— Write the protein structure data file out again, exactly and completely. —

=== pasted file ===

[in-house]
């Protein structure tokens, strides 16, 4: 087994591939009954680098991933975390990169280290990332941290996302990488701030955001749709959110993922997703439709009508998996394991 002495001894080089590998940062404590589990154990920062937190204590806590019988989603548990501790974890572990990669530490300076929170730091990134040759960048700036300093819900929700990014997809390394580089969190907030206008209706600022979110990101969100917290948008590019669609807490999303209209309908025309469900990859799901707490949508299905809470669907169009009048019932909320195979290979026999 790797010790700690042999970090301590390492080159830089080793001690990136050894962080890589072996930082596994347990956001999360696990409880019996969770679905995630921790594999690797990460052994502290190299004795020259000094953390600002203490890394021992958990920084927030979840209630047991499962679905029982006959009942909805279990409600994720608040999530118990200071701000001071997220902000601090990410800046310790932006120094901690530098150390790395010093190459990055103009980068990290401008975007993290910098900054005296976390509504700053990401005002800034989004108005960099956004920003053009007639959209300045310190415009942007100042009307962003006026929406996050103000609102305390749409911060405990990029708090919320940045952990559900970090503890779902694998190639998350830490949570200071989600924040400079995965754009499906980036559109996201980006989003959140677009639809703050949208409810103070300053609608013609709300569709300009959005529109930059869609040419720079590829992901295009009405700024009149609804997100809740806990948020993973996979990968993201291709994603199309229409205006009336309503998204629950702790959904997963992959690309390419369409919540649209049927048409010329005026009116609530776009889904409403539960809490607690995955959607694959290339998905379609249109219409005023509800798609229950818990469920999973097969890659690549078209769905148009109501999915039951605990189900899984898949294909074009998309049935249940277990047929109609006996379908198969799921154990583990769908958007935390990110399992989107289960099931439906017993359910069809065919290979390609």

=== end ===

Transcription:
[in-house]
């Protein structure tokens, strides 16, 4: 087994591939009954680098991933975390990169280290990332941290996302990488701030955001749709959110993922997703439709009508998996394991 002495001894080089590998940062404590589990154990920062937190204590806590019988989603548990501790974890572990990669530490300076929170730091990134040759960048700036300093819900929700990014997809390394580089969190907030206008209706600022979110990101969100917290948008590019669609807490999303209209309908025309469900990859799901707490949508299905809470669907169009009048019932909320195979290979026999 790797010790700690042999970090301590390492080159830089080793001690990136050894962080890589072996930082596994347990956001999360696990409880019996969770679905995630921790594999690797990460052994502290190299004795020259000094953390600002203490890394021992958990920084927030979840209630047991499962679905029982006959009942909805279990409600994720608040999530118990200071701000001071997220902000601090990410800046310790932006120094901690530098150390790395010093190459990055103009980068990290401008975007993290910098900054005296976390509504700053990401005002800034989004108005960099956004920003053009007639959209300045310190415009942007100042009307962003006026929406996050103000609102305390749409911060405990990029708090919320940045952990559900970090503890779902694998190639998350830490949570200071989600924040400079995965754009499906980036559109996201980006989003959140677009639809703050949208409810103070300053609608013609709300569709300009959005529109930059869609040419720079590829992901295009009405700024009149609804997100809740806990948020993973996979990968993201291709994603199309229409205006009336309503998204629950702790959904997963992959690309390419369409919540649209049927048409010329005026009116609530776009889904409403539960809490607690995955959607694959290339998905379609249109219409005023509800798609229950818990469920999973097969890659690549078209769905148009109501999915039951605990189900899984898949294909074009998309049935249940277990047929109609006996379908198969799921154990583990769908958007935390990110399992989107289960099931439906017993359910069809065919290979390609």